Saturday 23 February 2019

Populists to spark 'European Spring', Salvini tells Poles

Nationalist vow: Italy's Deputy Prime Minister Matteo Salvini. Photo: Reuters
Nationalist vow: Italy's Deputy Prime Minister Matteo Salvini. Photo: Reuters

Nick Squires

Italy's Deputy Prime Minister Matteo Salvini called for an alliance with populists in Poland and elsewhere during a visit to Warsaw, setting the stage for a showdown with the EU establishment at European Parliament elections in May.

Mr Salvini, who leads the nationalist, anti-immigrant League party, pledged to create a "new European Spring" and to work with Poland's ruling populists.

It was his latest attempt to recruit Eurosceptic allies in a growing confrontation with the likes of French President Emmanuel Macron and German Chancellor Angela Merkel.

He vowed to forge a "new equilibrium" that would challenge the traditional pro-EU axis between Paris and Berlin.

"The Europe that will be born in June will have a different pace compared to the one of today, which is guided by bureaucrats," said Mr Salvini, who is also Italy's interior minister, speaking alongside his Polish counterpart, Joachim Brudzinski.

"In Europe, one has always spoken about a French-German axis.

"We are preparing for a new equilibrium and a new energy in Europe.

"And Poland and Italy will be the protagonists of this new European Spring, of this rebirth of true European values."

Echoing nationalist populists such as Steve Bannon, former chief strategist to US President Donald Trump, he said that some EU leaders tried to deny Europe's "Judeo-Christian origins".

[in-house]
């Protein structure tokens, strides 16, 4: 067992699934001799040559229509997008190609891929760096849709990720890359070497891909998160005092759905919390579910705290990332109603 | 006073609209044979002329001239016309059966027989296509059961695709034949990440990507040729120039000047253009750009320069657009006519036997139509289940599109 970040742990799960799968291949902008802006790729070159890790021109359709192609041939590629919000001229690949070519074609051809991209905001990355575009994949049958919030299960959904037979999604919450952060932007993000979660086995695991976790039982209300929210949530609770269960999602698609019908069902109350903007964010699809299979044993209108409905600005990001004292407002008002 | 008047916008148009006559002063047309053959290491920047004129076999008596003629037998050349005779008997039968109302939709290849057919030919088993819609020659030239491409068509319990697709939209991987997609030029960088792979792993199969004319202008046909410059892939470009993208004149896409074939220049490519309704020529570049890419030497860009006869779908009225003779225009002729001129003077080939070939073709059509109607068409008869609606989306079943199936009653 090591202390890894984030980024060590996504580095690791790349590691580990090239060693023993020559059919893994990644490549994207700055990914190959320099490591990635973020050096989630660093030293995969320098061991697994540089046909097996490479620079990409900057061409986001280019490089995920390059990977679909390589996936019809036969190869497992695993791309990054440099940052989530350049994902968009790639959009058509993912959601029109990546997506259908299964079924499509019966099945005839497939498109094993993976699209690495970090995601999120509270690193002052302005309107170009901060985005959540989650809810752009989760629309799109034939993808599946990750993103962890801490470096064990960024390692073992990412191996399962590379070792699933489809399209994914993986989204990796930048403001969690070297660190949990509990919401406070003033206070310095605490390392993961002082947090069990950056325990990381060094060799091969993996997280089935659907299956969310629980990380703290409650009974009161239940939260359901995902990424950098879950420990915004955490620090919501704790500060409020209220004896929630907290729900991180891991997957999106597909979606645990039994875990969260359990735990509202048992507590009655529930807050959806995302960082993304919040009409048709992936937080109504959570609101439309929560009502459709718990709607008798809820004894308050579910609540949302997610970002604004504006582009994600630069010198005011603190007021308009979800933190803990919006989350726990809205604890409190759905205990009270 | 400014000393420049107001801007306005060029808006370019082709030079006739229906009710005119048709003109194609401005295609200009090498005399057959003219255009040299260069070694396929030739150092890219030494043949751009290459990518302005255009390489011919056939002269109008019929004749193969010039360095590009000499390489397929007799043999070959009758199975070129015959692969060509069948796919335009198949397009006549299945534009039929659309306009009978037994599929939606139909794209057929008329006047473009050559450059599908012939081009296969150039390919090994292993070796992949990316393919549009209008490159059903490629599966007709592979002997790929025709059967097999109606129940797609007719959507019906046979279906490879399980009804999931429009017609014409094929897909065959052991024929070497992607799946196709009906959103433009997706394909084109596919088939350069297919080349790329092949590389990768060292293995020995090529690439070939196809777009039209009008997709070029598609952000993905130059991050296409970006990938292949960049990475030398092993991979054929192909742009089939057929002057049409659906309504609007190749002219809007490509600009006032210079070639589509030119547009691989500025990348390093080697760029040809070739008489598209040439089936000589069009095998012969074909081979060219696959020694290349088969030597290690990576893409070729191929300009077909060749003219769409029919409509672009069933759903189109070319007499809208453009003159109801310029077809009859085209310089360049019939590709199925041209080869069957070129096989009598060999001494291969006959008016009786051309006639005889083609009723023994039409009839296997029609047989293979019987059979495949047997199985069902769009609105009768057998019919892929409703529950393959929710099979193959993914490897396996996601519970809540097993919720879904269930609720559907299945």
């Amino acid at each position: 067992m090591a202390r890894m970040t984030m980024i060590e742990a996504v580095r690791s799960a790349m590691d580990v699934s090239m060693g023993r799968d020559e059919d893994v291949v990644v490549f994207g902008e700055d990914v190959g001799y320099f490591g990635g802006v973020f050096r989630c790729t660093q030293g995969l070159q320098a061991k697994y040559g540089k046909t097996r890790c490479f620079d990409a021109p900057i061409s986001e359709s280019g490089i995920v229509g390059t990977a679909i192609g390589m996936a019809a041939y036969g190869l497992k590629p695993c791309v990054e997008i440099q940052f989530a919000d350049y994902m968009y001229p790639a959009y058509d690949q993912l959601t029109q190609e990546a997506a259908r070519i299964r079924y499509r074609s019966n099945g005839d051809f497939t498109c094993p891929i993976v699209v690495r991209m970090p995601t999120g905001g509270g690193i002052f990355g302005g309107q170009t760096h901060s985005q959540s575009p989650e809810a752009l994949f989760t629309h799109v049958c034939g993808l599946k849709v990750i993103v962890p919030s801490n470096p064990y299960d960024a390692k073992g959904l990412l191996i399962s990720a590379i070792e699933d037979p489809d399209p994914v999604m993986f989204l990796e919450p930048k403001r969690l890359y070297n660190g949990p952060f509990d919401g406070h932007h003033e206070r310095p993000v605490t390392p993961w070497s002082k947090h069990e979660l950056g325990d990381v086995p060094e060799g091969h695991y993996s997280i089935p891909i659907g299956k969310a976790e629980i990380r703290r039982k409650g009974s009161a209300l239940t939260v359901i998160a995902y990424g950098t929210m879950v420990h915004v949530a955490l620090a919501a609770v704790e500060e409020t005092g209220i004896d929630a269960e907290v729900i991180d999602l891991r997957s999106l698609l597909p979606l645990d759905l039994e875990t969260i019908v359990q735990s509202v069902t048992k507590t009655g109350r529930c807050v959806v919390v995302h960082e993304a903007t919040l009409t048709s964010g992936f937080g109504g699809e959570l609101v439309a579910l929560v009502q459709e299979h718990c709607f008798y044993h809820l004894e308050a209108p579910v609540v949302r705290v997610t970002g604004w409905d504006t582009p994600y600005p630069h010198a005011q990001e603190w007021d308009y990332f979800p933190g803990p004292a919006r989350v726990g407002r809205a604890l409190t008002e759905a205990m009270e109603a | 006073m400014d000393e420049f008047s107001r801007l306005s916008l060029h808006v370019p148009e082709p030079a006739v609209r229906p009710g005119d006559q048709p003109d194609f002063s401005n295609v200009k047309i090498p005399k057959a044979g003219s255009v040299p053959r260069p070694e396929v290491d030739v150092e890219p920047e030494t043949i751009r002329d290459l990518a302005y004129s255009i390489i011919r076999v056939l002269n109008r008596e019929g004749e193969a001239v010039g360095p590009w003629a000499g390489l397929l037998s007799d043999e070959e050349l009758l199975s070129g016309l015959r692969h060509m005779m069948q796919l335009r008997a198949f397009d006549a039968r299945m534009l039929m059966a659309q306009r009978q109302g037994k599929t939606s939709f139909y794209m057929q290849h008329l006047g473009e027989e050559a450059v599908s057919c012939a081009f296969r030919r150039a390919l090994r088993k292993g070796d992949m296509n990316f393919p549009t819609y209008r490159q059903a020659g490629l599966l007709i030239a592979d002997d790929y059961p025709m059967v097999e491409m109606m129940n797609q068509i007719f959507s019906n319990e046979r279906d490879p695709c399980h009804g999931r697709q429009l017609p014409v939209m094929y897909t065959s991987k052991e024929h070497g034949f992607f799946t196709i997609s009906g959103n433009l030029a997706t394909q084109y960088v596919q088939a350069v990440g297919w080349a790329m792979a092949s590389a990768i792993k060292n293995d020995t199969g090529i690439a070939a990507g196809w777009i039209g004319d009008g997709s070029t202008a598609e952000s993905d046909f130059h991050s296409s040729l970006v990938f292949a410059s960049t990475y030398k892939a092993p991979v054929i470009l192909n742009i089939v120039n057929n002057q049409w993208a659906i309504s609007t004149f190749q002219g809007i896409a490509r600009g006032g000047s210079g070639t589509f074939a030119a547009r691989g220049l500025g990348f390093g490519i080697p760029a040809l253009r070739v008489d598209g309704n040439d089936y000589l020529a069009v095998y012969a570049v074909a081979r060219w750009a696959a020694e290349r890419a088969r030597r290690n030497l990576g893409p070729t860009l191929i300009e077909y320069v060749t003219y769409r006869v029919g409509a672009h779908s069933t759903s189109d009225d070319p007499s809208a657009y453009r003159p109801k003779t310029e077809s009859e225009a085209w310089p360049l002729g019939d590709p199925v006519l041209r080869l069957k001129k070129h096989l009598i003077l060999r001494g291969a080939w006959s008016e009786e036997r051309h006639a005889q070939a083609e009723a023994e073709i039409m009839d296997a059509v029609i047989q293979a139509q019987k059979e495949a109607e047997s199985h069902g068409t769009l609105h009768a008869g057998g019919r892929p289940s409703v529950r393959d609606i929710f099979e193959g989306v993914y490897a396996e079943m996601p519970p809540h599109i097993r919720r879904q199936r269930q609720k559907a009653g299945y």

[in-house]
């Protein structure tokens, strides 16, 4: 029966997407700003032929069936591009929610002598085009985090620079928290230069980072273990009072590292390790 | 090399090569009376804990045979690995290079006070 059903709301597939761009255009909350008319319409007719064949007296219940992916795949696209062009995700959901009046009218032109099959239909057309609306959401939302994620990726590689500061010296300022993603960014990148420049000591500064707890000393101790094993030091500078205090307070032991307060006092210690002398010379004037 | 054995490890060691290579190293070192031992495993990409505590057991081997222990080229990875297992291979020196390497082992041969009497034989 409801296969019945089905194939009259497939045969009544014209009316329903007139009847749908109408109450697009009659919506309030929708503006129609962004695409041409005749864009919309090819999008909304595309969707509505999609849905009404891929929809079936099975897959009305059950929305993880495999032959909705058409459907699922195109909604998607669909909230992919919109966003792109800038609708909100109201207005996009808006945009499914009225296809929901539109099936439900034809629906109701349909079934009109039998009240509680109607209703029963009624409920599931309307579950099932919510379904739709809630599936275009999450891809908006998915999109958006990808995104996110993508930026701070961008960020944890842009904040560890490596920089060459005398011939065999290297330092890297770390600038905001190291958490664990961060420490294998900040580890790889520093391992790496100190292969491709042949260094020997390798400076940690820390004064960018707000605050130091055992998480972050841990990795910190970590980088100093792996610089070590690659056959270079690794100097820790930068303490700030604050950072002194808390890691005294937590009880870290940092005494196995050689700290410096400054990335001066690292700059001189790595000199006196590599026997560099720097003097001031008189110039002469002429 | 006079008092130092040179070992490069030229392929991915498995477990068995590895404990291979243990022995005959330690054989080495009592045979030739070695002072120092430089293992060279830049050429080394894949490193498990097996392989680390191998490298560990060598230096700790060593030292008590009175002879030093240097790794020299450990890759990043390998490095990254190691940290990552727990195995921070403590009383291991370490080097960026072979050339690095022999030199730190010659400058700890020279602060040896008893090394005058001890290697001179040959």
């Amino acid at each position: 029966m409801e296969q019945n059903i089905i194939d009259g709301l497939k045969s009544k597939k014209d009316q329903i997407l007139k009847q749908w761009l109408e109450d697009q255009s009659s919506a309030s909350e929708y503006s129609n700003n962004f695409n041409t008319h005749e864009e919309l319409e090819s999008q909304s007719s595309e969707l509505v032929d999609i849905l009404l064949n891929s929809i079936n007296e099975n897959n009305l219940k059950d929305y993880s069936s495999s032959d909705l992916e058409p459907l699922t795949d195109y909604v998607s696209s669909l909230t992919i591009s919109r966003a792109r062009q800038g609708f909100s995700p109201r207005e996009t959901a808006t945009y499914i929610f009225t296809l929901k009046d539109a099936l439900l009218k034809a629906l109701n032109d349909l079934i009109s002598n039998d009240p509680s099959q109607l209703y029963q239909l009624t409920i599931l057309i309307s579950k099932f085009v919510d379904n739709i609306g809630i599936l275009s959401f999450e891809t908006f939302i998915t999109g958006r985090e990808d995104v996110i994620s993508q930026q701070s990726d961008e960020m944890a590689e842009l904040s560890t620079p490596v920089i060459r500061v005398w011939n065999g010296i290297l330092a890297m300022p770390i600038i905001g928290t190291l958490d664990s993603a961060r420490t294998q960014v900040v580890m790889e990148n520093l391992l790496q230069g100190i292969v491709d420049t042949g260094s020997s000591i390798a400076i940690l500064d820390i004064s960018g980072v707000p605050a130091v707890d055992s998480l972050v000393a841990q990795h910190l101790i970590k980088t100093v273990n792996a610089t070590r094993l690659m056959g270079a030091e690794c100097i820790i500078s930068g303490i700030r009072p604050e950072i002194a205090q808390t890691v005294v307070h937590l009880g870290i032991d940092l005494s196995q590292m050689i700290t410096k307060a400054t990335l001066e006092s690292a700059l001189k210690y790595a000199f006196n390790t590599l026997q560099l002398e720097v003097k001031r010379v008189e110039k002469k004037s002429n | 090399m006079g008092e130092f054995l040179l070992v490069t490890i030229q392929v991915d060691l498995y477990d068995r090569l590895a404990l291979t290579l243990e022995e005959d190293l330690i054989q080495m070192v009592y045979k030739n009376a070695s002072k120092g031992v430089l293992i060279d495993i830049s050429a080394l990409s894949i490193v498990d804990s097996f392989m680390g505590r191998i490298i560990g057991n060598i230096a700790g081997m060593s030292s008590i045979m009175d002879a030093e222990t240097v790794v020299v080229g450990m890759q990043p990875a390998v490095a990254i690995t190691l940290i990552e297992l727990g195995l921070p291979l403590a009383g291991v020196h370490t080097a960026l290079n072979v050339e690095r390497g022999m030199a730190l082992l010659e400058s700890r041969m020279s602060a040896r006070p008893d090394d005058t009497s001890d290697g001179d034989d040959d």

Mr Salvini arrived in Warsaw wearing a jacket with the word 'polizia', or police, on the back, two days after he was reprimanded by a union representing Italian firefighters for his penchant for donning firefighter and police uniforms at public events.

He has much in common with Poland's populists, including opposition to accepting migrants and criticism of the way in which Brussels imposes rules on national budgets.

But there are differences, too - notably Mr Salvini's admiration of and support for Russian President Vladimir Putin.

Grzegorz Schetyna, Poland's main opposition leader, described Mr Salvini's party as a "nationalist, radical and pro-Russian party".

During his visit to Poland, Mr Salvini was highly critical of a deal reached during the day to allow 49 migrants to disembark from two NGO rescue ships in Malta.

The migrants have been stranded at sea, suffering from seasickness and dehydration, for nearly three weeks amid wrangling between Italy and Malta over who would accept them. Under the deal, they will be resettled in eight EU countries: Italy, Germany, France, Portugal, Ireland, Romania, Luxembourg and the Netherlands.

The migrants, including a baby and several children, were rescued by the NGO ships on December 22 and 29 while attempting the dangerous crossing from Libya to Europe.

There were ecstatic cheers on board the Sea-Watch 3 when a crew member told them "we have a safe port, it's over", according to a video tweeted by the German NGO Sea Watch International, which operates one of the vessels.

But Mr Salvini said that he was opposed to the EU-brokered deal, saying that it would only encourage people smugglers in Libya to put more migrants to sea.

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